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Cartoon Digital 2021

Informe de industria: Animación

Los expertos de Cartoon Digital sacan sus conclusiones y evalúan el futuro de la animación europea

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La clausura de esta edición de Cartoon Digital ha corrido a cargo de tres mesas redondas exprés moderadas por el fundador de Kickback Media, John Lomas-Bullivant

Los expertos de Cartoon Digital sacan sus conclusiones y evalúan el futuro de la animación europea
Una imagen del debate

Este artículo está disponible en inglés.

Three short round-tables brought this year's edition of Cartoon Digital (26-28 May) to a close. In detail, the final part of the industry event, entitled “Platforms, Progress & Partners 2021 and Beyond”, saw the participation of Cristiana Buzzelli, SVP Contents and Acquisitions at Italy's Rainbow; Gaumont's SVP Creative Executive for Animation and Family, Karen Vermeulen; Entertainment One president Olivier Dumont; Mattel's SVP and executive producer Christopher Keenan; Splash Entertainment's co-CEO, Mike Young; Rai Ragazzi director Luca Milano; The Walt Disney Company EMEA's creative director of Original Animated Series, Shamik Majumdar; and Kickback Media founder John Lomas-Bullivant, who served as the moderator of the round-tables.

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Lomas-Bullivant asked the speakers to offer their five-year prospects for the European animation scene. Vermeulen predicted that the current trends would be even stronger, specifically in terms of increased series and family-feature production for both OTT platforms and theatrical release, and these will promote even more “co-viewing experiences” involving entire families. Besides mentioning other obvious trends, such as the decline of linear services and the increase in on-demand consumption, Buazzelli predicted that there would be fewer traditional series formats and that the industry would stray further and further from the 52x11 and 26x30 standards. Another challenge will be the growing trend of the “adultisation of taste”, seen in viewers aged 8+, when they start watching more and more live action, gradually abandoning animated content. The outcome of this fight will be different from country to country because in some cultures, animation is still considered “just children's stuff”. Dumont agreed with Buazzelli and added that accessibility would be the most positive aspect in terms of both consumption and production, which may benefit smaller companies with low budgets but ambitious goals. The main downside remains the growing number of competitors, however.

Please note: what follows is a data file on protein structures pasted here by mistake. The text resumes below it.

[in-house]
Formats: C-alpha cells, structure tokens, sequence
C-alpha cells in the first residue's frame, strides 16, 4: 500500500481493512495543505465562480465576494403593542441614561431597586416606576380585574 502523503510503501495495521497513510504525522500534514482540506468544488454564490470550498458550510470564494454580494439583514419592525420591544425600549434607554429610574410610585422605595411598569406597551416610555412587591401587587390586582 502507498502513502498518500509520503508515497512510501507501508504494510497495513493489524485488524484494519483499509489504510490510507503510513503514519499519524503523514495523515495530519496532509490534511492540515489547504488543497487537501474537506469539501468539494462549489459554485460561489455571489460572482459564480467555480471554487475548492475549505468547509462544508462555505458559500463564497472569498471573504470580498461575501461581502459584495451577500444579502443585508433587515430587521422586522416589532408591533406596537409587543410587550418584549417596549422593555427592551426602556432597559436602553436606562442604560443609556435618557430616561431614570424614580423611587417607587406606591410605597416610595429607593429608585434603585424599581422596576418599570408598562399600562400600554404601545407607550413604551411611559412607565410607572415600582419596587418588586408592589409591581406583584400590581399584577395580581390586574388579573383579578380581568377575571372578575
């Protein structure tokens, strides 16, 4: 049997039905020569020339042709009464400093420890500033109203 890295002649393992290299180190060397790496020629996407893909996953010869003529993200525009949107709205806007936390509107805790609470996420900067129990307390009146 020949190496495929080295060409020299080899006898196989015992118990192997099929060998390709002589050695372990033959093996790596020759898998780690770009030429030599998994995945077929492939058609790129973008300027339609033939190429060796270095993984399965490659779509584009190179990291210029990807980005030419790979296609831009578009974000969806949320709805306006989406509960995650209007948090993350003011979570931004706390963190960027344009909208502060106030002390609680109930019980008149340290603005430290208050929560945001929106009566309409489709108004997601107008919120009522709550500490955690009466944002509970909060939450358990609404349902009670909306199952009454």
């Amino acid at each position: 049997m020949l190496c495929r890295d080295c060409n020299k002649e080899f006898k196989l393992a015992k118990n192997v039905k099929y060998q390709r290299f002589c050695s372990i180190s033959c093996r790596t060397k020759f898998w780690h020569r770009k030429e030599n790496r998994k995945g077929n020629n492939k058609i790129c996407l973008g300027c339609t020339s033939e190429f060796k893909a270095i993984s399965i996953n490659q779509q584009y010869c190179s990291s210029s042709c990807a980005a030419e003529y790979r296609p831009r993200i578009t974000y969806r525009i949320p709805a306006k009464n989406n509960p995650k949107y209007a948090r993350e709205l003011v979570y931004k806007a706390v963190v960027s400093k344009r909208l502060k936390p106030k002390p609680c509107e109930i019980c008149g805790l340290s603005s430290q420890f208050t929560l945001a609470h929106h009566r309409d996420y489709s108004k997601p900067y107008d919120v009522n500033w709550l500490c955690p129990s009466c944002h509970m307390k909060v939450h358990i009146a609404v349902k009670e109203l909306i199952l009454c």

From a US perspective, Keenan said that the increasing number of productions that are similar to each other would reinforce the search for more unique voices, and this may provide a crucial opportunity for smaller European studios. According to Young, one of the big lifelines for European broadcasters is the fact that local governments are requiring a certain percentage of content to be produced locally, thus resulting in these players gaining precious, well-deserved “pieces of ownership”.

Speaking about other possible future scenarios, Milano said that the future of animation funding was going to change and that the main risk was that “centralisation” would be of benefit to big producers only and “other entities will struggle to grow”. However, if the OTT platforms are subject to the same rules that other players must adhere to, this will be beneficial for the whole sector, and more importantly, it will help to guarantee pluralism. Pubcasters will continue to maintain and increase investments – he mentioned that in 2019, the European Broadcasting Union spent €18 billion on producing new content, split among its member countries. Moreover, he argued that independent producers should revisit their views on a pubcaster's role, as they're not the “almighty broadcasters of the 1980s and 1990s” any more, but rather players with whom to co-operate. Lomas-Bullivant added that the creation of a dedicated confederation of European animation broadcasters may be helpful to make the industry's voices heard. Majumdar hopes that all of the players will contribute to making content “from elsewhere” more visible in order to enhance diversity.

During the farewell words, Sardegna Film Commission's CEO, Nevina Maria Satta, along with Cartoon's Julie Liamin and Christophe Erbes, announced a series of new events: the Italian Days will take place in person from 26-28 September at La Maddalena, and also fast approaching are the next Cartoon gatherings (namely, Cartoon Forum, running from 20-23 September in Toulouse, and Cartoon Springboard, unspooling from 26-28 October in Valencia).

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